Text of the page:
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Universal school choice won’t defund public schools

Opponents to Florida’s education savings accounts are misguided. Data show their predictions of doom for public education haven’t occurred.

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  • | 4:30 p.m. April 12, 2023
  • Sarasota
  • Opinion
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When Gov. Ron DeSantis signed HB 1 into law in late March, Florida became the largest state in the country to adopt universal education savings accounts. 

ESAs are publicly funded accounts that families can use to pay the costs of their child’s K-12 education, including private school tuition, tutoring, learning supplies and many other services.

Joining the ranks of Arizona, West Virginia, Utah, Iowa and Arkansas in adopting universal school choice, Florida is now giving all families the choice to withdraw from public school and opt for an ESA of about $8,700 per child if it fits their needs.

While state residents already are accustomed to a robust landscape of education choices, this bold new program will usher in a new era of customized education in Florida. 

But state Democrats and education associations continue to voice their opposition to the school choice expansion. Their main objections are to the high potential cost of the program — with one estimate as high as $4 billion — and to the possibility that the ESAs will siphon money away from public schools. 

Both concerns are misguided.

The precise cost of the new ESA is hard to predict because fiscal analysts don’t know how popular the program will be with families. But astronomic estimates, such as the $4 billion figure published by the Florida Policy Institute, are far too high. 

Students using private school choice scholarships and who switch out of public schools already account for half of FPI’s $4 billion estimate — but both these populations are already funded by taxpayer dollars. In other words, funding ESAs for these students wouldn’t require new money.

FPI’s $4 billion figure also features some questionable premises, such as the assumption that 12% of newly eligible public-school students will apply for the ESA when it becomes available in July. 

Data from 27 school choice programs in Florida and 18 other states reveal that the rates at which eligible families opt to use ESAs are usually lower. In an analysis published in Education Next, Marty Luekin and Michael Castro of EdChoice note that “for most programs, take-up rates remain below 2% for the better part of a decade.”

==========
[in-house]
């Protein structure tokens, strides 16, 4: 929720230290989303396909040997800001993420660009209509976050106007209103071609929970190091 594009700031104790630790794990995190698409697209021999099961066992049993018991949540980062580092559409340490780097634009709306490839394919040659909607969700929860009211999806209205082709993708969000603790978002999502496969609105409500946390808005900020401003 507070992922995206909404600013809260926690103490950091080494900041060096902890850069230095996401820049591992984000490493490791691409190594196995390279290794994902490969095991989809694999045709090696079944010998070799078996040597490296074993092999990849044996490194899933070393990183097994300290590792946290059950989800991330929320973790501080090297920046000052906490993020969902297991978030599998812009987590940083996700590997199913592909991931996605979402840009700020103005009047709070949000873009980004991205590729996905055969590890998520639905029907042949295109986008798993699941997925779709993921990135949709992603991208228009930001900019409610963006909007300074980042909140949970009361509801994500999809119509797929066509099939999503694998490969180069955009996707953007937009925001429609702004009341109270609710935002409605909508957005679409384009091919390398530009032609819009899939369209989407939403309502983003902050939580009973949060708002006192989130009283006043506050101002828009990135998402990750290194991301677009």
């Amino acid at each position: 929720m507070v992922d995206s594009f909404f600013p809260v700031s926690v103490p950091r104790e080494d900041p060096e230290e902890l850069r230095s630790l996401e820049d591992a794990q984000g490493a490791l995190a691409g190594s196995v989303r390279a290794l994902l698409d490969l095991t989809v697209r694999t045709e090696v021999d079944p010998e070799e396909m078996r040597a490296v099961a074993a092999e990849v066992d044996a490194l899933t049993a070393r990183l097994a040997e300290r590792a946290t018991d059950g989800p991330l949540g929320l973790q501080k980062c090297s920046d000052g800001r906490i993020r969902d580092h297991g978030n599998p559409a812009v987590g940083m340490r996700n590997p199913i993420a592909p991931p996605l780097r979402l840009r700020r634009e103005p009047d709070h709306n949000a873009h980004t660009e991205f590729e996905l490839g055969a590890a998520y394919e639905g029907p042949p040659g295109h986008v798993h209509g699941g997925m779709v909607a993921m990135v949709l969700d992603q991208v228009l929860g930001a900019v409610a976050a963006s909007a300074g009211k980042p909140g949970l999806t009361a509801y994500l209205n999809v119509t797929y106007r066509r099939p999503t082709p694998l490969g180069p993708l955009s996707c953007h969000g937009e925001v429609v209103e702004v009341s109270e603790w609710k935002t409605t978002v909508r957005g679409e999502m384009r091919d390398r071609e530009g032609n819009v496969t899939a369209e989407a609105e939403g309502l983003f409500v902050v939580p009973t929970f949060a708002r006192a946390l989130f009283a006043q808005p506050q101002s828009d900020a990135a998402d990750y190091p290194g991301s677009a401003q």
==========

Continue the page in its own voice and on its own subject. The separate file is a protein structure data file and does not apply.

To be sure, Florida’s new ESA program will impose costs on taxpayers because of its availability to home school families and families already enrolled in private schools who weren’t previously eligible for school choice scholarships. This population isn’t currently receiving public dollars, and many parents will jump at the opportunity to have their education costs covered by an ESA. 

But up until now, these families have been paying twice for their child’s education. They pay property and sales taxes to support a public education system that doesn’t fit their child’s needs and then reach into their own pocket again to pay for private school tuition. For these parents, an ESA allows them to pay once for the education that’s best for their child.

The state’s school choice opponents also warn that the ESA program will strip funds away from public schools. But under Florida’s enrollment-based funding formula, public education dollars already leave school districts when students move or transfer. ESAs just allow families the option to take those dollars with them even if they leave public education. At the same time, any school that has a student and their associated funding leave also has one less student and their associated costs to teach. Over time, that balances out.

Moreover, recent decisions of school choice-friendly governors belie the claim that school choice programs defund public education. Concurrently with his support of school choice expansion, DeSantis has devoted $2.8 billion to teacher salary increases alone since he took office and is still pushing for $200 million more. 

Similarly, Arkansas Gov. Sarah Huckabee Sanders recently signed a universal ESA bill into law while also raising the state’s minimum teacher salary by $14,000. Far from stripping money away from public schools, ESAs have meant a windfall for the traditional system.

Florida’s new universal ESA will empower the families that need it, whether that’s because their child has a disability requiring specialized services or because they want their child getting more one-on-one attention with a math tutor. But there’s scant evidence to suggest it will lead to a mass exodus from public schools that strains school district budgets or takes money out of teacher paychecks.

Adrian Moore is the vice president of Reason Foundation and lives in Sarasota. Christian Barnard is a senior policy analyst.


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